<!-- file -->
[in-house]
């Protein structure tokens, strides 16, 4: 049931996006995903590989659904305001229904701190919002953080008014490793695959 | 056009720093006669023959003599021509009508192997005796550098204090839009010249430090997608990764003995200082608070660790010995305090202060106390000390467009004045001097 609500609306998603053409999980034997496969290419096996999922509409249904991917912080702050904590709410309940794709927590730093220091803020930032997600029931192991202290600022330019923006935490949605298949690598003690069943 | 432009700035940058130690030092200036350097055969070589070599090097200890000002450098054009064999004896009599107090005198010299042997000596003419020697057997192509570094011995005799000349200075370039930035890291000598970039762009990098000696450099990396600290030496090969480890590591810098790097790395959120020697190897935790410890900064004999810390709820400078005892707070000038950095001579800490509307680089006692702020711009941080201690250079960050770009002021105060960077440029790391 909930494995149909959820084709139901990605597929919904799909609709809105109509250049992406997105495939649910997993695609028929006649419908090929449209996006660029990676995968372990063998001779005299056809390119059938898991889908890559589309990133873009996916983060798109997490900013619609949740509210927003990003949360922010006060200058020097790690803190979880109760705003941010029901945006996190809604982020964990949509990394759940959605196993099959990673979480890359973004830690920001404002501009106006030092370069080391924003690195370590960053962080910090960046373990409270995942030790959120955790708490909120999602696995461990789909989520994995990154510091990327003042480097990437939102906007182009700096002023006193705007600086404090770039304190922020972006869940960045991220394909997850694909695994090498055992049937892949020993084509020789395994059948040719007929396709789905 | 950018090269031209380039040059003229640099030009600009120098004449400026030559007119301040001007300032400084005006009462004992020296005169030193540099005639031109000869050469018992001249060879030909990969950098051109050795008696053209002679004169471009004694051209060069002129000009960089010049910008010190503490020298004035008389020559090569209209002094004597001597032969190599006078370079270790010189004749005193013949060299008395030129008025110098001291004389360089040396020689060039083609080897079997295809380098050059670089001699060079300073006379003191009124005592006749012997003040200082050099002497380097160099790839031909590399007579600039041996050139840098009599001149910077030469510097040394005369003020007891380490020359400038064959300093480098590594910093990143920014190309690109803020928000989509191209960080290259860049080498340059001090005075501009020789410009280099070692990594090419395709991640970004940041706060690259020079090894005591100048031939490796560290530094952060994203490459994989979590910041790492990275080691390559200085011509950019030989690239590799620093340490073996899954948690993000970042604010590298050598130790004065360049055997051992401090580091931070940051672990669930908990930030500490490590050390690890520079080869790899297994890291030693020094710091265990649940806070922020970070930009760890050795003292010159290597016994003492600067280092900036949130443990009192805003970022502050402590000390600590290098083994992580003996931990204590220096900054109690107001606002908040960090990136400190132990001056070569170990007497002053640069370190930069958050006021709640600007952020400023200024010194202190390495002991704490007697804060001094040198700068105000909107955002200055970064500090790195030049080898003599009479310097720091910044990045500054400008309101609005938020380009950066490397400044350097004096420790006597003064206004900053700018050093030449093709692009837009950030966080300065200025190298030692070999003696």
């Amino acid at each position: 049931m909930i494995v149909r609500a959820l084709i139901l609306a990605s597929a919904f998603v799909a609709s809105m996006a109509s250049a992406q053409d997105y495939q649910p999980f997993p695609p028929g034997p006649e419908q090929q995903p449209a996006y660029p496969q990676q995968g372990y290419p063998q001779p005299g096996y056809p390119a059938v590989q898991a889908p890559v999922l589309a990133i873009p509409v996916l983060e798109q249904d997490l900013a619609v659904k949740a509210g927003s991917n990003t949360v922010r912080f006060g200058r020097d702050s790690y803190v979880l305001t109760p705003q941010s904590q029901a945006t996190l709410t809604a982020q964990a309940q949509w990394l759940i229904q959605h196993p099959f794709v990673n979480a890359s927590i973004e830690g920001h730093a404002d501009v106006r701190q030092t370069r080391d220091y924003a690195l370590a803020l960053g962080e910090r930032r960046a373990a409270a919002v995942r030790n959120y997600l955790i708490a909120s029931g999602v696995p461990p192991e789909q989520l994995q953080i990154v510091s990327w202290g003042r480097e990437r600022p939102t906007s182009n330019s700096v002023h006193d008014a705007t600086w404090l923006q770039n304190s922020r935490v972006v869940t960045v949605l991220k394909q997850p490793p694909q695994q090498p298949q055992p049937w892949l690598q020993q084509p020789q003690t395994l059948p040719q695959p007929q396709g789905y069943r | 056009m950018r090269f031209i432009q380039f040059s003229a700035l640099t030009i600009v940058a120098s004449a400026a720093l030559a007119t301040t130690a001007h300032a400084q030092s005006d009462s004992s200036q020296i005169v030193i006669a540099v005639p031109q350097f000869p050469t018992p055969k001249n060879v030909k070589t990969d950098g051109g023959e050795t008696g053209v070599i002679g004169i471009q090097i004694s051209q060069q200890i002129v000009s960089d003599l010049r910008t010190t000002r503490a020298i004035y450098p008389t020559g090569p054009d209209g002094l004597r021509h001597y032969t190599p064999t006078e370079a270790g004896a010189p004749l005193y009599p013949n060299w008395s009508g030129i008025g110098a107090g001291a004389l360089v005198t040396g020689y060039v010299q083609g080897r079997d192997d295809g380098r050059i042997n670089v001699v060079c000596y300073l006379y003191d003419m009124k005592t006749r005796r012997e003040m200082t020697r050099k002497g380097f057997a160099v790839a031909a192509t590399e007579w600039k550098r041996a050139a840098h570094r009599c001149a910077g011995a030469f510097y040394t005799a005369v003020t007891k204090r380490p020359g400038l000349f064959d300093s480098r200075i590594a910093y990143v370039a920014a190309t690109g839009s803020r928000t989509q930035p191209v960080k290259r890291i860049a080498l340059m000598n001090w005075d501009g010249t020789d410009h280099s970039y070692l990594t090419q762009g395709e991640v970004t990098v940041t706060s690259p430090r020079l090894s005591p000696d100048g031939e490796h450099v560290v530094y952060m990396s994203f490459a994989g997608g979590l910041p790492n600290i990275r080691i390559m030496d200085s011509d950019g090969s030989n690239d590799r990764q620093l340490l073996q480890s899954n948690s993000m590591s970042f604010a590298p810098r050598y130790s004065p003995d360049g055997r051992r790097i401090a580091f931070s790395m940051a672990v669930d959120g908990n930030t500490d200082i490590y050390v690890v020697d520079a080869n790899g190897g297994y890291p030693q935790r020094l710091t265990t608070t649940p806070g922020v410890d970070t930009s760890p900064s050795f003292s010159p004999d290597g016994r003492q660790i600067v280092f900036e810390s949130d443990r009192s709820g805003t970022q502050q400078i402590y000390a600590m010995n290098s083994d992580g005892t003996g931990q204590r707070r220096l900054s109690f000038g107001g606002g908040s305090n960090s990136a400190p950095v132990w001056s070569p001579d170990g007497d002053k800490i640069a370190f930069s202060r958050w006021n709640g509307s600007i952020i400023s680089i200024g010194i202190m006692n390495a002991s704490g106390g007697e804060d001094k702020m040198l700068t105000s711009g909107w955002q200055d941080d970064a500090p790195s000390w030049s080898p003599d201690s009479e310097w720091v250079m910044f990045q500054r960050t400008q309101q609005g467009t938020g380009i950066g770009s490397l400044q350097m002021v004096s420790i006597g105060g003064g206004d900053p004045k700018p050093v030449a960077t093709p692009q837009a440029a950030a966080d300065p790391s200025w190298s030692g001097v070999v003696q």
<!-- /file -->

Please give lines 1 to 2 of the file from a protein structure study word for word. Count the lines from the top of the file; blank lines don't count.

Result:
[in-house]
């Protein structure tokens, strides 16, 4: 049931996006995903590989659904305001229904701190919002953080008014490793695959 | 056009720093006669023959003599021509009508192997005796550098204090839009010249430090997608990764003995200082608070660790010995305090202060106390000390467009004045001097 609500609306998603053409999980034997496969290419096996999922509409249904991917912080702050904590709410309940794709927590730093220091803020930032997600029931192991202290600022330019923006935490949605298949690598003690069943 | 432009700035940058130690030092200036350097055969070589070599090097200890000002450098054009064999004896009599107090005198010299042997000596003419020697057997192509570094011995005799000349200075370039930035890291000598970039762009990098000696450099990396600290030496090969480890590591810098790097790395959120020697190897935790410890900064004999810390709820400078005892707070000038950095001579800490509307680089006692702020711009941080201690250079960050770009002021105060960077440029790391 909930494995149909959820084709139901990605597929919904799909609709809105109509250049992406997105495939649910997993695609028929006649419908090929449209996006660029990676995968372990063998001779005299056809390119059938898991889908890559589309990133873009996916983060798109997490900013619609949740509210927003990003949360922010006060200058020097790690803190979880109760705003941010029901945006996190809604982020964990949509990394759940959605196993099959990673979480890359973004830690920001404002501009106006030092370069080391924003690195370590960053962080910090960046373990409270995942030790959120955790708490909120999602696995461990789909989520994995990154510091990327003042480097990437939102906007182009700096002023006193705007600086404090770039304190922020972006869940960045991220394909997850694909695994090498055992049937892949020993084509020789395994059948040719007929396709789905 | 950018090269031209380039040059003229640099030009600009120098004449400026030559007119301040001007300032400084005006009462004992020296005169030193540099005639031109000869050469018992001249060879030909990969950098051109050795008696053209002679004169471009004694051209060069002129000009960089010049910008010190503490020298004035008389020559090569209209002094004597001597032969190599006078370079270790010189004749005193013949060299008395030129008025110098001291004389360089040396020689060039083609080897079997295809380098050059670089001699060079300073006379003191009124005592006749012997003040200082050099002497380097160099790839031909590399007579600039041996050139840098009599001149910077030469510097040394005369003020007891380490020359400038064959300093480098590594910093990143920014190309690109803020928000989509191209960080290259860049080498340059001090005075501009020789410009280099070692990594090419395709991640970004940041706060690259020079090894005591100048031939490796560290530094952060994203490459994989979590910041790492990275080691390559200085011509950019030989690239590799620093340490073996899954948690993000970042604010590298050598130790004065360049055997051992401090580091931070940051672990669930908990930030500490490590050390690890520079080869790899297994890291030693020094710091265990649940806070922020970070930009760890050795003292010159290597016994003492600067280092900036949130443990009192805003970022502050402590000390600590290098083994992580003996931990204590220096900054109690107001606002908040960090990136400190132990001056070569170990007497002053640069370190930069958050006021709640600007952020400023200024010194202190390495002991704490007697804060001094040198700068105000909107955002200055970064500090790195030049080898003599009479310097720091910044990045500054400008309101609005938020380009950066490397400044350097004096420790006597003064206004900053700018050093030449093709692009837009950030966080300065200025190298030692070999003696």